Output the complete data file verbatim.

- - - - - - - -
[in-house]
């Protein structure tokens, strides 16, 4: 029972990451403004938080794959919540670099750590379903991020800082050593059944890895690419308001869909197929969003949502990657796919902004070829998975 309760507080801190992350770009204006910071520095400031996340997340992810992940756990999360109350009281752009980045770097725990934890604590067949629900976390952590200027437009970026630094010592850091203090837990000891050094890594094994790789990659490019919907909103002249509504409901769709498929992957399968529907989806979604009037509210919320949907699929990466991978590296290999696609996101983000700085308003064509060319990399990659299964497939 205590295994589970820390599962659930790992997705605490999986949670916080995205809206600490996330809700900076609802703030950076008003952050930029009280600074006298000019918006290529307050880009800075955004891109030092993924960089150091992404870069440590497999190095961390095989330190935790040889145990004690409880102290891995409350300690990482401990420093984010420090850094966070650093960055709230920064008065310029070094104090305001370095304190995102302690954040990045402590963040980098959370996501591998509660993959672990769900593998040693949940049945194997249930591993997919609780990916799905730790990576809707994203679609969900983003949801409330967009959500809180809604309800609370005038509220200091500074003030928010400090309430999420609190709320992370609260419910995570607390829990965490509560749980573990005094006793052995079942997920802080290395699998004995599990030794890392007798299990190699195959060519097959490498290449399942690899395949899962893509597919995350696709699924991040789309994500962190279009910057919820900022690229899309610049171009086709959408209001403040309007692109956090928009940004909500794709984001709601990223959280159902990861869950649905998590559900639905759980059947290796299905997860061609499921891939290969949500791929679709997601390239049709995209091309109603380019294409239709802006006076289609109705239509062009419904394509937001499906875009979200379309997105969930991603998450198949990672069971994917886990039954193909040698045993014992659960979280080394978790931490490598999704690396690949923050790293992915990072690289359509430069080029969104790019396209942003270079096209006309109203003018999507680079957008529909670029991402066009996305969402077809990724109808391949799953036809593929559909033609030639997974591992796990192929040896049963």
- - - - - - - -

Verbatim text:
[in-house]
């Protein structure tokens, strides 16, 4: 029972990451403004938080794959919540670099750590379903991020800082050593059944890895690419308001869909197929969003949502990657796919902004070829998975 309760507080801190992350770009204006910071520095400031996340997340992810992940756990999360109350009281752009980045770097725990934890604590067949629900976390952590200027437009970026630094010592850091203090837990000891050094890594094994790789990659490019919907909103002249509504409901769709498929992957399968529907989806979604009037509210919320949907699929990466991978590296290999696609996101983000700085308003064509060319990399990659299964497939 205590295994589970820390599962659930790992997705605490999986949670916080995205809206600490996330809700900076609802703030950076008003952050930029009280600074006298000019918006290529307050880009800075955004891109030092993924960089150091992404870069440590497999190095961390095989330190935790040889145990004690409880102290891995409350300690990482401990420093984010420090850094966070650093960055709230920064008065310029070094104090305001370095304190995102302690954040990045402590963040980098959370996501591998509660993959672990769900593998040693949940049945194997249930591993997919609780990916799905730790990576809707994203679609969900983003949801409330967009959500809180809604309800609370005038509220200091500074003030928010400090309430999420609190709320992370609260419910995570607390829990965490509560749980573990005094006793052995079942997920802080290395699998004995599990030794890392007798299990190699195959060519097959490498290449399942690899395949899962893509597919995350696709699924991040789309994500962190279009910057919820900022690229899309610049171009086709959408209001403040309007692109956090928009940004909500794709984001709601990223959280159902990861869950649905998590559900639905759980059947290796299905997860061609499921891939290969949500791929679709997601390239049709995209091309109603380019294409239709802006006076289609109705239509062009419904394509937001499906875009979200379309997105969930991603998450198949990672069971994917886990039954193909040698045993014992659960979280080394978790931490490598999704690396690949923050790293992915990072690289359509430069080029969104790019396209942003270079096209006309109203003018999507680079957008529909670029991402066009996305969402077809990724109808391949799953036809593929559909033609030639997974591992796990192929040896049963």